Sunday, July 25, 2010
New Recipe - New Orleans Muffaletta Omelette Breakfast
I was in Canada visiting family during the month of July. I was privileged to see my niece have her first baby, a beautiful daughter named Willow and of course to spend much needed time with both of my parents. During the trip I stayed at one of my sister's homes and call it jet-lag, climate change or just life, wouldn't you know it I caught a bad cold on my last day in Canada. And by the time my plane landed in LA, I was a hacking, sneezing, coughing mess. And trust me, I did not feel like cooking.
Three days later, I was feeling a bit stronger and decided to make myself a special breakfast. Because I had been traveling I had not bought any groceries for two weeks and had to see what I could put together from the fridge contents and the presents I had received from Canada.
Inside the fridge I found eggs, serrano peppers, garlic, apple-wood bacon, and goat cheese. I also had a bottle of pickled gardenia mix (canned cauliflower, red peppers, and carrots) that my niece had canned this year and some onion stuffed olives from Olive-It International (www.olivelovers.com ).
I fried up the bacon first, and the apple-wood smoked hickory aroma immediately woke up my dog who became attached to my leg while I was cooking. I laid the bacon strips out to drain the oil off them and diced the gardenia mix, garlic, peppers, and olives.
After adding the bacon strips to the mixture I realized that it reminded me of a sandwich I had in New Orleans called a muffaletta. It originated in the French Quarter and it is made with good crusty bread and an olive salad. The rest of it is ham and cheese with some salami and pepperoni tossed in. I decided to make a Muffaletta Omelette or at least my version of one.
I quickly mixed up my egg mixture (2 eggs, 2 tablespoon of milk, a pinch of black pepper, and sweet basil). I did not add any salt because my muffaletta mix had salt from the bacon, gardenia mix and the olives. I placed my pan on medium heat with a light coating of olive oil. When it warmed I poured my egg mixture into the pan. As it started to set I poured my muffaletta mixture into the middle third of the pan, added the goat cheese and folded the omelette over it. As the egg mixture cooked I kept folding it over until I lifted it out of the pan. I placed it on my plate and garnished with the remaining olive mixture and goat cheese.
I then took a large croissant, slice it open, decorated it with romaine lettuce and put my Muffaleta Omelette on top and served it sandwich style.
The smoky hickory taste of the bacon, the delicate creamy goat cheese and the salty brine of the olive gardenia mix was heavenly. The garlic and the sweet basil layers were noted but not overpowering. I would definitely make this for a Sunday brunch with guests. You should try it out and let me know how you like it. My word of caution again would be to not add any salt to your egg mixture before cooking - the muffaletta mix will have all the salt you need. And if you feel compassionate, give a tiny piece of bacon to the dog...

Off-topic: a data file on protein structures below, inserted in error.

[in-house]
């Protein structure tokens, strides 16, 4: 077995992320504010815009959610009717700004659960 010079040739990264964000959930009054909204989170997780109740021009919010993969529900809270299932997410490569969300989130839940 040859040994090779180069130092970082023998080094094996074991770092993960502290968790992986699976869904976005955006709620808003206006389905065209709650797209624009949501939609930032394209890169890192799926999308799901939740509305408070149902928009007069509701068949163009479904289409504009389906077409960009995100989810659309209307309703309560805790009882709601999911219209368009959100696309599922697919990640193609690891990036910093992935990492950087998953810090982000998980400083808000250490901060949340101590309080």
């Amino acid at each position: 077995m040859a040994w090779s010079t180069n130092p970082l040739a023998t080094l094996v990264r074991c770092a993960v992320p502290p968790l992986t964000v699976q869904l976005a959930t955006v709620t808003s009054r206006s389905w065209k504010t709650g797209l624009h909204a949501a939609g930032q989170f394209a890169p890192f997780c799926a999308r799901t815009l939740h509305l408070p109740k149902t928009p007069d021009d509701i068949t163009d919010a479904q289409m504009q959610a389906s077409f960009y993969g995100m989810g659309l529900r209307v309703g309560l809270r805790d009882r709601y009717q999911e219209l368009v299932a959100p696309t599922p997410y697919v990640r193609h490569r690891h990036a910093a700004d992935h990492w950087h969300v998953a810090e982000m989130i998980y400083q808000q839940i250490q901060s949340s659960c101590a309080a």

* 2 eggs
* 2 Tbsp. whole milk
* 1 serrano pepper (you can substitute with ¼ cup green pepper if you don’t like the heat or remove the seeds for less heat)
* 2 strips of apple wood bacon crisply fried
* 2 oz goat cheese
* ¼ cup gardenia mix (mine was canned by my niece but you can substitute with Bick’s® Hot Mixed Pickles (http://www.bicks.ca/en/products_sub.aspx?pid=92)
* 4 garlic stuffed olives, chopped ( I used Olive-It ‘s Garlic Stuffed Olives, http://www.olivelovers.ca/products/stuffed-olives/garlic )
* ¼ teaspoon sweet basil, dried not fresh
* Salt and ground black pepper, to taste
* 2 Tbsp clarified butter or whole butter
1. Fry up the bacon first, lay the bacon strips out to drain the oil off them and crumple them up in a bowl.
2. To create the muffaletta mix, chop the gardenia mix, serrano pepper, and garlic stuffed olives and add them to the bacon and mix them together.
3. In another bowl, mix up the egg mixture with your dried spices (the 2 eggs, 2 tablespoon of milk, a pinch of black pepper, and sweet basil). I did not add any salt to mine because my muffaletta mix had salt from the bacon, gardenia mix and the olives.
4. Heat a heavy-bottomed nonstick sauté pan over medium-low heat. Add the butter and let it melt.
5. When the butter in the pan is hot enough to make a drop of water hiss, pour in the eggs. Let the eggs cook for up to a minute or until the bottom starts to set.
6. With a heat-resistant rubber spatula, gently push one edge of the egg into the center of the pan, while tilting the pan to allow the still liquid egg to flow in underneath.
7. Pour the muffaletta mixture into the middle third of the pan, add the goat cheese and fold the omelette over it.
8. As the egg mixture cooks keep folding it over until it is ready to be lifted it out of the pan.
9. Gently transfer the finished omelette to a plate. Garnish with the remainder of the chopped muffaletta mix and goat cheese if desired.
10. Take a large croissant, slice it open, decorate it with romaine lettuce and put the Muffaletta Omelette on top and serve it sandwich style immediately.
Dede Blunt (The Blunt Instrument)